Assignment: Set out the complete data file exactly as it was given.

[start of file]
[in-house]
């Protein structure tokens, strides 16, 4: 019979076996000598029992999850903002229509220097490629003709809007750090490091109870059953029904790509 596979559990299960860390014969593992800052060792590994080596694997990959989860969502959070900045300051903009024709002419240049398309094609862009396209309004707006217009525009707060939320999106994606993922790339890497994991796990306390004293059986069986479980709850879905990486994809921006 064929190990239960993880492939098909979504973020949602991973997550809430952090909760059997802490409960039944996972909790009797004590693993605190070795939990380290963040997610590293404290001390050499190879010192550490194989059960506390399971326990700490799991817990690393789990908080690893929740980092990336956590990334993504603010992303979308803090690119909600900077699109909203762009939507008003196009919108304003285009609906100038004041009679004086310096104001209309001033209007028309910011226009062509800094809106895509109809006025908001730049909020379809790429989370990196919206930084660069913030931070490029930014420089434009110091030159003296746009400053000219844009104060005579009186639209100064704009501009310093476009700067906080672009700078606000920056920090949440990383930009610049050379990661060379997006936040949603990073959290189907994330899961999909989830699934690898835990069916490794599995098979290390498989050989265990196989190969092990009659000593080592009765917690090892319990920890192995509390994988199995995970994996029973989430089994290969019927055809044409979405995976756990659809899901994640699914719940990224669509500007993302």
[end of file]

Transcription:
[in-house]
């Protein structure tokens, strides 16, 4: 019979076996000598029992999850903002229509220097490629003709809007750090490091109870059953029904790509 596979559990299960860390014969593992800052060792590994080596694997990959989860969502959070900045300051903009024709002419240049398309094609862009396209309004707006217009525009707060939320999106994606993922790339890497994991796990306390004293059986069986479980709850879905990486994809921006 064929190990239960993880492939098909979504973020949602991973997550809430952090909760059997802490409960039944996972909790009797004590693993605190070795939990380290963040997610590293404290001390050499190879010192550490194989059960506390399971326990700490799991817990690393789990908080690893929740980092990336956590990334993504603010992303979308803090690119909600900077699109909203762009939507008003196009919108304003285009609906100038004041009679004086310096104001209309001033209007028309910011226009062509800094809106895509109809006025908001730049909020379809790429989370990196919206930084660069913030931070490029930014420089434009110091030159003296746009400053000219844009104060005579009186639209100064704009501009310093476009700067906080672009700078606000920056920090949440990383930009610049050379990661060379997006936040949603990073959290189907994330899961999909989830699934690898835990069916490794599995098979290390498989050989265990196989190969092990009659000593080592009765917690090892319990920890192995509390994988199995995970994996029973989430089994290969019927055809044409979405995976756990659809899901994640699914719940990224669509500007993302």